As a result of its study, TerraChoice identified what it calls the six sins of greenwashing. These "sins" are:


The Sin of Hidden Tradeoff - Promoting a single green factor of a product without any attention to other important issues.

The Sin of No Proof - Unsubstantiated claims. For example, claiming a product was not tested on animals, but with no third party certification.

Sin of Vagueness - Poorly defined or overly broad claims, such as "chemical free."

Sin of Irrelevance - A claim that may be true, but is either unimportant or otherwise irrelevant. For example, claiming that a product is "CFC free" is irrelevant because CFCs have been outlawed since the late 1980s.

Sin of Fibbing - Claims of certification that are false.

Sin of the Lesser of Two Evils - A claim that may be true, but distracts from greater environmental impacts.

Illustrations of the Six Sins of Greenwashing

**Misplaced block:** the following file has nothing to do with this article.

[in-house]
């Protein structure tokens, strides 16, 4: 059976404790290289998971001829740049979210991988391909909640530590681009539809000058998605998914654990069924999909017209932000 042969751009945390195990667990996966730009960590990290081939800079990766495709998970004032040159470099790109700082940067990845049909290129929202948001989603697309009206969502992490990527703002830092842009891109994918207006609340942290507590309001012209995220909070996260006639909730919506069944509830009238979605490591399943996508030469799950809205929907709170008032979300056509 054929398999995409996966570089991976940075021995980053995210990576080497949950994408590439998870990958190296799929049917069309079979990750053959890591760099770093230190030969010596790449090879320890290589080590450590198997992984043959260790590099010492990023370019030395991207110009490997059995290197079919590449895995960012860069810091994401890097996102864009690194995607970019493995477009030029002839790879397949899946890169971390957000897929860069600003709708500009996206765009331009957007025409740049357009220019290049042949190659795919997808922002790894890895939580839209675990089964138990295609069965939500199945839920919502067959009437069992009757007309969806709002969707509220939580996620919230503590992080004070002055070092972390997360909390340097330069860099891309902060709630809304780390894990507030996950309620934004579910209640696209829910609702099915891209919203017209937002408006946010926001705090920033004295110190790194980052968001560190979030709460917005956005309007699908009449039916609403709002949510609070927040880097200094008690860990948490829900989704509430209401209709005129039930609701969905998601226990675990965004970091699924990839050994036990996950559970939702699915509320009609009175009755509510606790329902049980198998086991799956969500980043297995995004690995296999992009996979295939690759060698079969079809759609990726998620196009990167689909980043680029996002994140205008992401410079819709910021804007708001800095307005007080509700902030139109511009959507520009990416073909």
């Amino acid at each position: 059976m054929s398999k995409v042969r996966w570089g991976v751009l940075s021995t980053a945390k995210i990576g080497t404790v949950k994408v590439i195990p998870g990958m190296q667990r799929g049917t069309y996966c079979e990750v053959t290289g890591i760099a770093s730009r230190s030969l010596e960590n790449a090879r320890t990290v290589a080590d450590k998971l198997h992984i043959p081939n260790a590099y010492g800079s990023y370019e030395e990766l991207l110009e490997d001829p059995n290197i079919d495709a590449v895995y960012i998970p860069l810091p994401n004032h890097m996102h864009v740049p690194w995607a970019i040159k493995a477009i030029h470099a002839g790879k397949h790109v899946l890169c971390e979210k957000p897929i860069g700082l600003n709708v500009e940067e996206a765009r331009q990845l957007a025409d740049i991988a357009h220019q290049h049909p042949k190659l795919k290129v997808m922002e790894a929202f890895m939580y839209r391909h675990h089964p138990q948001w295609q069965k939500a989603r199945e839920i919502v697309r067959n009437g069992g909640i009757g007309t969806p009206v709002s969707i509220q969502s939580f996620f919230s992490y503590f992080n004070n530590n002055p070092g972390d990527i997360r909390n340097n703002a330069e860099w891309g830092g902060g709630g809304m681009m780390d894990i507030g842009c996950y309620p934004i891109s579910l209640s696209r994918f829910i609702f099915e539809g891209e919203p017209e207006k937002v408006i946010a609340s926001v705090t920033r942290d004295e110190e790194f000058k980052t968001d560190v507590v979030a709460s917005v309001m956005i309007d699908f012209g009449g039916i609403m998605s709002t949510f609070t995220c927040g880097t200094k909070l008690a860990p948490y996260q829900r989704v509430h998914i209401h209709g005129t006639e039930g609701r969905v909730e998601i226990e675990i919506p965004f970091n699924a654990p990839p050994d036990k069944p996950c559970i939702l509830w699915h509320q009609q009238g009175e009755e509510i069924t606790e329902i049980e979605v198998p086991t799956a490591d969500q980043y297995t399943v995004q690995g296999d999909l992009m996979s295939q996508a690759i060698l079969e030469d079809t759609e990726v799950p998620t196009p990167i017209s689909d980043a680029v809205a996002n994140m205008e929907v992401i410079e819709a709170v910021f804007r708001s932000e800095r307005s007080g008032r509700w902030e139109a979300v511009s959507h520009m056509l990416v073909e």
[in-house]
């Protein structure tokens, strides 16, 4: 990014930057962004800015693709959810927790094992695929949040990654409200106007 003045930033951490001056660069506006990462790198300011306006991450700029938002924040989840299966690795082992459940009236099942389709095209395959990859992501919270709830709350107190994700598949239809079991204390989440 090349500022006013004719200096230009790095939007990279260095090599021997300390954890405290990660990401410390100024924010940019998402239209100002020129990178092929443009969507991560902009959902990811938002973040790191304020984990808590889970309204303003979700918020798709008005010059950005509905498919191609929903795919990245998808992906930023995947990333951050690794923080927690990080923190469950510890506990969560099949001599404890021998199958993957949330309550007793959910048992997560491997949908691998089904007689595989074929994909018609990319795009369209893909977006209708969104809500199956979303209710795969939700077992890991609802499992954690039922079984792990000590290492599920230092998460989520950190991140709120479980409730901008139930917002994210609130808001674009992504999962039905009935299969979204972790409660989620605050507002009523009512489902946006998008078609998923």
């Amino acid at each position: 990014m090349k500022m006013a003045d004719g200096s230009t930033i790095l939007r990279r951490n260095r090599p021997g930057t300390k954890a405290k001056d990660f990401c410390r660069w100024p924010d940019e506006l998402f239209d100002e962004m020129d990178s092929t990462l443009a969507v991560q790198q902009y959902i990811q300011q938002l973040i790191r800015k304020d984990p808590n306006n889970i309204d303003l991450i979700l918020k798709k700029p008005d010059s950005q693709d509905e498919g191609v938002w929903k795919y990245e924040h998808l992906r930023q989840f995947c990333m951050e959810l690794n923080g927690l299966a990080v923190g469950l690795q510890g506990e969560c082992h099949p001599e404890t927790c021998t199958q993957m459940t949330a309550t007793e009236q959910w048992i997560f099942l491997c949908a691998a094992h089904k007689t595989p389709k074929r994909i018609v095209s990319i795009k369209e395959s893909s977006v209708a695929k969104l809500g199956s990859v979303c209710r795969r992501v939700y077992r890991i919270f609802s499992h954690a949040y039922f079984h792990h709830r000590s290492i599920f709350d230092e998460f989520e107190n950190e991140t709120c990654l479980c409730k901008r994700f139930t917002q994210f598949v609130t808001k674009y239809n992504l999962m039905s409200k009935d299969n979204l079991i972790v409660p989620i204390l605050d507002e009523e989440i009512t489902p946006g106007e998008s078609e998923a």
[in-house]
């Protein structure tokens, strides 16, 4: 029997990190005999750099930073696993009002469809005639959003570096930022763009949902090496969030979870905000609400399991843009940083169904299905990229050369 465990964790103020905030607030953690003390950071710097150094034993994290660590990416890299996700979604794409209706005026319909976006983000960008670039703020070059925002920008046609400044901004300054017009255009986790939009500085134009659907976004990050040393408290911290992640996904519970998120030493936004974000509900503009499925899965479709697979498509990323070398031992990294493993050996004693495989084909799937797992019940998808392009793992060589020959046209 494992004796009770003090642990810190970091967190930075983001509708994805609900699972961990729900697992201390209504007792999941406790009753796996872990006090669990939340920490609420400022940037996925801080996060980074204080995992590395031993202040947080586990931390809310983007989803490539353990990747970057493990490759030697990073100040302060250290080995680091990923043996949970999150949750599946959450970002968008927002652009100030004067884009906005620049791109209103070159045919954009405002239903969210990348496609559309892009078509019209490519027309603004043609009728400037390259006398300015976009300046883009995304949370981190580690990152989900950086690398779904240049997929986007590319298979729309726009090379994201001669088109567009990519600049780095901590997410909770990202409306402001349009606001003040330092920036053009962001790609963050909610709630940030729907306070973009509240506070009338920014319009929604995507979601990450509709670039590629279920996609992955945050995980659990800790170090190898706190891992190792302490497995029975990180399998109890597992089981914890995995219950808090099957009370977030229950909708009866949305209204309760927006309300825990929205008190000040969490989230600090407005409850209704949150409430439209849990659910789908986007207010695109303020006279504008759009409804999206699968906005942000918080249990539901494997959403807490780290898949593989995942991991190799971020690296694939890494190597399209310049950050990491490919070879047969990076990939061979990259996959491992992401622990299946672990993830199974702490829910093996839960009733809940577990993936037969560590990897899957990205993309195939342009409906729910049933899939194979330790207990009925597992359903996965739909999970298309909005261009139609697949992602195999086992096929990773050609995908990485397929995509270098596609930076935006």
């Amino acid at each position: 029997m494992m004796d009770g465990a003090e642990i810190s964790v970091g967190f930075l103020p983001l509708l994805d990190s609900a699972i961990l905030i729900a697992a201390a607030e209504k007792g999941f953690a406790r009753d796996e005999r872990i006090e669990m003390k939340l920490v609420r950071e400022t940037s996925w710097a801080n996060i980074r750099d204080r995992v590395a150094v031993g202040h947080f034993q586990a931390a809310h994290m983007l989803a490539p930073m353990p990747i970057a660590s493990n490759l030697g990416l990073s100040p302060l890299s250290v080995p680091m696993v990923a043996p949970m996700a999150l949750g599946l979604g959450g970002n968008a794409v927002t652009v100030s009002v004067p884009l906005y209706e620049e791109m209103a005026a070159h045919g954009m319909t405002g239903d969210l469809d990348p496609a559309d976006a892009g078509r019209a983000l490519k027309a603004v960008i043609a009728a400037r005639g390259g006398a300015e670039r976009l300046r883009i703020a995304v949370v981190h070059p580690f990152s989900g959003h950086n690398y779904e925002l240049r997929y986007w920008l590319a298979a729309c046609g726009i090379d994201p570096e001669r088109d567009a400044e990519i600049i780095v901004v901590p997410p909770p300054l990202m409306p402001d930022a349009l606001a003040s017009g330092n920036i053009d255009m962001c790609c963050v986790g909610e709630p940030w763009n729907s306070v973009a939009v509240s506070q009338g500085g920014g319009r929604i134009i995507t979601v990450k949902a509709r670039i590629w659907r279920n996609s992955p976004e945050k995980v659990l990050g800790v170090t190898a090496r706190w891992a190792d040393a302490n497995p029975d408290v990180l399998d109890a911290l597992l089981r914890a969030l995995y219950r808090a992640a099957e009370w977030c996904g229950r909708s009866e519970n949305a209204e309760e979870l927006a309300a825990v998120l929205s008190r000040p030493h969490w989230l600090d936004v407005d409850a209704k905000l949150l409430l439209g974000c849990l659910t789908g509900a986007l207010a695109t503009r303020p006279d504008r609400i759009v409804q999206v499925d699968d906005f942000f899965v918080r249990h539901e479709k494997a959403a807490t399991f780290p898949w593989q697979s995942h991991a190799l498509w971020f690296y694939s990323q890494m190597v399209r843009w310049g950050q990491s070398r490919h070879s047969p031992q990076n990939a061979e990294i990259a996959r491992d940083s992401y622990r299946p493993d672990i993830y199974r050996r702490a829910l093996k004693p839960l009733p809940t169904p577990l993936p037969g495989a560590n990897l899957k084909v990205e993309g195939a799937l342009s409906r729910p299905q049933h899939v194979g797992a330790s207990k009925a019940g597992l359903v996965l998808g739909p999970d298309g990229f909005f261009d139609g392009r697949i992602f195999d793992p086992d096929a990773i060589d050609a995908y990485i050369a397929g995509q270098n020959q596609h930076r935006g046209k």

The following are examples that illustrate the types of greenwashing identified in the TerraChoice study.1 The Sin of the Hidden Trade-Off, the most common type of greenwashing found in the TerraChoice study, is illustrated by the example of corn ethanol. Although it is true that corn absorbs carbon as it grows, which offsets the CO2 that is released when it is burned as ethanol, a recent study in Science cited by the World Resources Institute has shown that “over a 30 year span, ethanol from corn nearly doubles the greenhouse gas emissions of the equivalent amount of gasoline." The reason is that manufacturing ethanol is an energy-intensive process, and the use of corn for ethanol leads to an increase in the price of corn and demand for food crops, which in turn leads people around the world to clear new land for growing crops. Clearing new cropland, manufacturing, and transporting corn ethanol creates far more greenhouse gas emissions than are saved by its beneficial quality of absorbing carbon as it grows.